Baron Munnikhouson or Munchausen, of Bodenweder, near Hamelyn on the Weser, belongs to the noble family of that name, which gave to the King's German dominions the late prime minister and several other public characters equally bright and illustrious. He is a man of great original humour; and having found that prejudiced minds cannot be reasoned into common sense, and that bold assertors are very apt to bully and speak their audience out of it, he never argues with either of them, but adroitly turns the conversation upon indifferent topics and then tells a story of his travels, campaigns, and sporting adventures, in a manner peculiar to himself, and well calculated to awaken and shame the common sense of those who have lost sight of it by prejudice or habit.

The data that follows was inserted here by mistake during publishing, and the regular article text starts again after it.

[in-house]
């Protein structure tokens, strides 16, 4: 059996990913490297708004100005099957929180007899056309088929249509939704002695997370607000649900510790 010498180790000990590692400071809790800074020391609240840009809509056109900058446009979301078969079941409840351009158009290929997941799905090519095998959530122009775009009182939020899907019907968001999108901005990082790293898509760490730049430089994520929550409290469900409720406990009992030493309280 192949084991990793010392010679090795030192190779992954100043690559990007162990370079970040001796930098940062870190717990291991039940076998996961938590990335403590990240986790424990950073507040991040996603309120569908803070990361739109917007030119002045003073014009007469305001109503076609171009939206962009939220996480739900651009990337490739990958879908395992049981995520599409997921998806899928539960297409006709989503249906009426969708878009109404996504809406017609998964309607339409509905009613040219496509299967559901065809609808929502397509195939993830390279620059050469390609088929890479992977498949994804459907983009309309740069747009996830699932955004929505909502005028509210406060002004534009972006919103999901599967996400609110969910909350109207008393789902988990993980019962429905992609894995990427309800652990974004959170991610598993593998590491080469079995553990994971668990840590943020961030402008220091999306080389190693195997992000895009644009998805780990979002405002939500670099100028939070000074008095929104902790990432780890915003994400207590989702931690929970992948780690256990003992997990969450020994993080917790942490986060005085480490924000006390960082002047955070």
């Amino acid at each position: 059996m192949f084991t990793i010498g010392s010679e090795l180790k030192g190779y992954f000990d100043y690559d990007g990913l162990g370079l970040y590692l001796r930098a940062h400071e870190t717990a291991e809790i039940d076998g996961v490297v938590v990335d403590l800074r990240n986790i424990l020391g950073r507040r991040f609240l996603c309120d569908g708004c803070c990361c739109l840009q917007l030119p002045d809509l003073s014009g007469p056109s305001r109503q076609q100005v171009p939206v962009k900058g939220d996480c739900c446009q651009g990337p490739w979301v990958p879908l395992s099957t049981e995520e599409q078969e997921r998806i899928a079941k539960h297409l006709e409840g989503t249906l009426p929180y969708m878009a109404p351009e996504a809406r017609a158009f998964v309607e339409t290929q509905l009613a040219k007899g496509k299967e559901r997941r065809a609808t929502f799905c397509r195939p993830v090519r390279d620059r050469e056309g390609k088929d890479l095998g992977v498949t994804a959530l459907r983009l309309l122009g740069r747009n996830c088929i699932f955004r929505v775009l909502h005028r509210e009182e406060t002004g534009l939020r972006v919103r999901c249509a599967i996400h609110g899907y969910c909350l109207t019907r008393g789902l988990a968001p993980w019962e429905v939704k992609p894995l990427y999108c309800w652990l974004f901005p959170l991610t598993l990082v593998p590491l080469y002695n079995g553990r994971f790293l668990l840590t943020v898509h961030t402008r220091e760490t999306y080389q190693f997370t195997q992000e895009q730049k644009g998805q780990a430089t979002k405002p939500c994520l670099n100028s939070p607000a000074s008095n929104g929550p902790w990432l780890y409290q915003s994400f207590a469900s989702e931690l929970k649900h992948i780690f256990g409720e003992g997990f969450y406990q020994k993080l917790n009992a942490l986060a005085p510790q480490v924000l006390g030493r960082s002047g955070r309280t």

ury, who gave receipts for preparing the colours, and had thereby convicted Vasari of error. "Raspe is poor, and I shall try and get subscriptions to enable him to print his work, which is sensible, clear, and unpretending." Three months later it was, "Poor Raspe is arrested by his /tailor/. I have sent him a little money, and he hopes to recover his liberty, but I question whether he will be able to struggle on here." His "Essay on the Origin of Oil Painting" was actually published through Walpole's good service in April 1781. He seems to have had plans of going to America and of excavating antiquities in Egypt, where he might have done good service, but the bad name that he had earned dogged him to London. The Royal Society struck him off its rolls, and in revenge he is said to have threatened to publish a travesty of their transactions. He was doubtless often hard put to it for a living, but the variety of his attainments served him in good stead. He possessed or gained some reputation as a mining expert,